February 27, 2015

Configure WildFly, Apache and websocket connections on Ubuntu 14.04

This tutorial assumes that you have already installed WildFly and you want to configure Apache as a proxy in front of WildFly, and you want to allow websocket connections. For a detailed guide on installing and configuring WildFly, see this post.

In this guide are going to install and configure Apache, mod_proxy and proxy_wstunnel. proxy_wstunnel is required if you want successfully connect to WildFly via websockets (thru Apache). Any attempt to connect via websockets without proxy_wstunnel will fail as the HTTP Upgrade headers will be removed from your request.

Apache install

First install Apache and the required mods:
sudo apt-get install apache2
sudo apt-get install libapache2-mod-proxy-html
sudo a2enmod proxy_http
sudo a2enmod proxy_wstunnel
sudo /etc/init.d/apache2 restart

Apache configuration

Now configure your VirtualHost. For simplicity we are going to update the 000-default.conf file. In this example the context root of the application is app. Update yours as needed.
vim /etc/apache2/sites-available/000-default.conf

These two lines are required to proxy your main http connections
ProxyPass         /app  http://localhost:8080/pss
ProxyPassReverse  /app  http://localhost:8080/pss

These two lines will proxy your websocket connections
ProxyPass         /app/ws/  ws://localhost:8080/app/ws/
ProxyPassReverse  /app/ws/  ws://localhost:8080/app/ws/

Here is the full VirtualHost file, with the mod_proxy and proxy_wstunnel configuration highlighted:
<VirtualHost *:80>
    ServerName www.example.com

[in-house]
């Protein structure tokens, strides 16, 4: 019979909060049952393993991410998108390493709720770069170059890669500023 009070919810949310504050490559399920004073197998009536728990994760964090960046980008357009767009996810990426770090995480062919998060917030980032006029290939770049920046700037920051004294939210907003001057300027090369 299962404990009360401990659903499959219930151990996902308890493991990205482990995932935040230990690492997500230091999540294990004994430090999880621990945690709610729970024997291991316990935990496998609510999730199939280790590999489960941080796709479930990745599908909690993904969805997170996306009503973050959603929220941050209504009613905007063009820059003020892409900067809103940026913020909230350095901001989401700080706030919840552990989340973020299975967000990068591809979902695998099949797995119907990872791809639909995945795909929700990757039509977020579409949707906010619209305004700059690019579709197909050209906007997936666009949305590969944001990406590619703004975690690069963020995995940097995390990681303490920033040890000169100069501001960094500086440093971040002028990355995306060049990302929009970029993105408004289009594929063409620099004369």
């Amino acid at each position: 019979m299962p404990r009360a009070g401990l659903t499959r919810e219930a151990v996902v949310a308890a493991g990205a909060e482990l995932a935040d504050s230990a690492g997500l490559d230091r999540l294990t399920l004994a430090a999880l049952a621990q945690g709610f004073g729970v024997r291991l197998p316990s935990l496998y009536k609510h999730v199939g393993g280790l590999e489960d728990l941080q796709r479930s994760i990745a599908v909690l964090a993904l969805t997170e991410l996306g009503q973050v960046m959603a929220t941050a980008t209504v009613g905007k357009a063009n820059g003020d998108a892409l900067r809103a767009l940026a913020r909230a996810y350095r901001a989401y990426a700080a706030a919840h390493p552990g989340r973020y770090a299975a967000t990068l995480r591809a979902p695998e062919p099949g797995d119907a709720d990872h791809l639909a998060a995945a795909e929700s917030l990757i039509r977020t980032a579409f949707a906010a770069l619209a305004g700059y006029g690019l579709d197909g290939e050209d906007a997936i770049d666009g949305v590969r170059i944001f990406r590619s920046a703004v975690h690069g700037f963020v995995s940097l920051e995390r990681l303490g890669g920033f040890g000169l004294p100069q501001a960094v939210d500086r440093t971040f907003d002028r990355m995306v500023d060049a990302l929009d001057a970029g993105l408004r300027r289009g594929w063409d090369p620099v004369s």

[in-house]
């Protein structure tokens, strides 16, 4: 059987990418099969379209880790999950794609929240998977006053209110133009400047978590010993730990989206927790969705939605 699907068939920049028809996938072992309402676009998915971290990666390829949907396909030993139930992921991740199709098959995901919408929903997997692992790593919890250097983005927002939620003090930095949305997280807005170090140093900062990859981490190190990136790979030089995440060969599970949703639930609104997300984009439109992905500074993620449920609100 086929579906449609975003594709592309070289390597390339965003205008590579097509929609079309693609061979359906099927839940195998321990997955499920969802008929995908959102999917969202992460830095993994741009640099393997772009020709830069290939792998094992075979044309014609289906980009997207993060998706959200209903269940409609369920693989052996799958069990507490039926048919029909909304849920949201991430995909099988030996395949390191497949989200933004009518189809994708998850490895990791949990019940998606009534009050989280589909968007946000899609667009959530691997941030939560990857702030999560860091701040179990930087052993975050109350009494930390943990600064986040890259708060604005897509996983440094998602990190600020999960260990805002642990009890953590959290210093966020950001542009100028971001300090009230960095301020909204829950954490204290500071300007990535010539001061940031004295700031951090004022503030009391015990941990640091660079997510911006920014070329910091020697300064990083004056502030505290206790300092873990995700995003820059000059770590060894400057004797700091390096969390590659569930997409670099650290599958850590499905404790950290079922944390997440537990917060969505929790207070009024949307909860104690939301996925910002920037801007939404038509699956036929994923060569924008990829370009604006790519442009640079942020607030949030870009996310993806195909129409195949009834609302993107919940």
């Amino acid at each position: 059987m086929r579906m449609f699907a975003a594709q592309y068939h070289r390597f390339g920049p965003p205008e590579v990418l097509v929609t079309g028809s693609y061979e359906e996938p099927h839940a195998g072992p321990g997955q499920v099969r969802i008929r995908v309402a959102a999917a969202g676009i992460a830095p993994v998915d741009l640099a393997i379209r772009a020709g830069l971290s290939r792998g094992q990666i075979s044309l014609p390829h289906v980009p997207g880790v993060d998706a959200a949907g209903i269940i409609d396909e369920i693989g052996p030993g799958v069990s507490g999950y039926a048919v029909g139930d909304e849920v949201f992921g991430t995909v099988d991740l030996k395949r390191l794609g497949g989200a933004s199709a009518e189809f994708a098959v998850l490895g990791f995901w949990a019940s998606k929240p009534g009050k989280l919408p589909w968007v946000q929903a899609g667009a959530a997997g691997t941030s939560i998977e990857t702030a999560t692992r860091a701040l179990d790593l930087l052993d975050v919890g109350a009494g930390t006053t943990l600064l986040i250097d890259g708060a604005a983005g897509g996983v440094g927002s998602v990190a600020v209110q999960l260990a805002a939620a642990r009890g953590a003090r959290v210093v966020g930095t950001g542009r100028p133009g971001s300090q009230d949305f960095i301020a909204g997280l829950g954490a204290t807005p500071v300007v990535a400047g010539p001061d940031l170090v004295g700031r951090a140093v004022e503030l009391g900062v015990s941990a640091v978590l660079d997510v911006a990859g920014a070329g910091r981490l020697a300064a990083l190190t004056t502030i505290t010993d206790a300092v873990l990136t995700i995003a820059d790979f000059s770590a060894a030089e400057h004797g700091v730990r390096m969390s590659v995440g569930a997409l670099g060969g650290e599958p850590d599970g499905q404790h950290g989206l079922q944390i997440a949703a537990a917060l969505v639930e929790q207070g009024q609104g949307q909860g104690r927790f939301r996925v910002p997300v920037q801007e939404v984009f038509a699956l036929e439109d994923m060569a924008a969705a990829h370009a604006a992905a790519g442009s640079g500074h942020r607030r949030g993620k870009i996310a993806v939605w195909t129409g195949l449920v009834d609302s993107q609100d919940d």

ServerAlias example.com

    ServerAdmin webmaster@localhost
    DocumentRoot /var/www/example.com

    ProxyPass         /app  http://localhost:8080/pss
    ProxyPassReverse  /app  http://localhost:8080/pss
    ProxyPass         /app/ws/  ws://localhost:8080/app/ws/
    ProxyPassReverse  /app/ws/  ws://localhost:8080/app/ws/

    ErrorLog ${APACHE_LOG_DIR}/example.com-error.log
    CustomLog ${APACHE_LOG_DIR}/example.com-access.log combined
Reload Apache for the changes to take effect
sudo /etc/init.d/apache2 reload

Java configuration

Make sure that the value you pass into your @ServerEndPoint annotation matches that in your Apache VirtualHost configuration.
public class WebSocketEndpoint {
    private final Logger logger = Logger.getLogger(this.getClass().getName());
    public void onConnectionOpen(Session session) {
        logger.info("Connection opened");
    public String onMessage(String message) {
        return "Message received";
    public void onConnectionClose(Session session) {
        logger.info("Connection closed");

WildFly configuration

Make sure that you allow connections to your public interface from localhost ( only. While this is not mandatory, leaving it open will allow connections to circumvent Apache.
    <interface name="management">
        <inet-address value=""/>
    <interface name="public">
        <inet-address value="${jboss.bind.address:}"/>
    <interface name="unsecure">
        <inet-address value="${jboss.bind.address.unsecure:}"/>

In WildFly websockets work out of the box, so no other configuration required. Here is the default undertow configuration, with the relevant parts highlighted.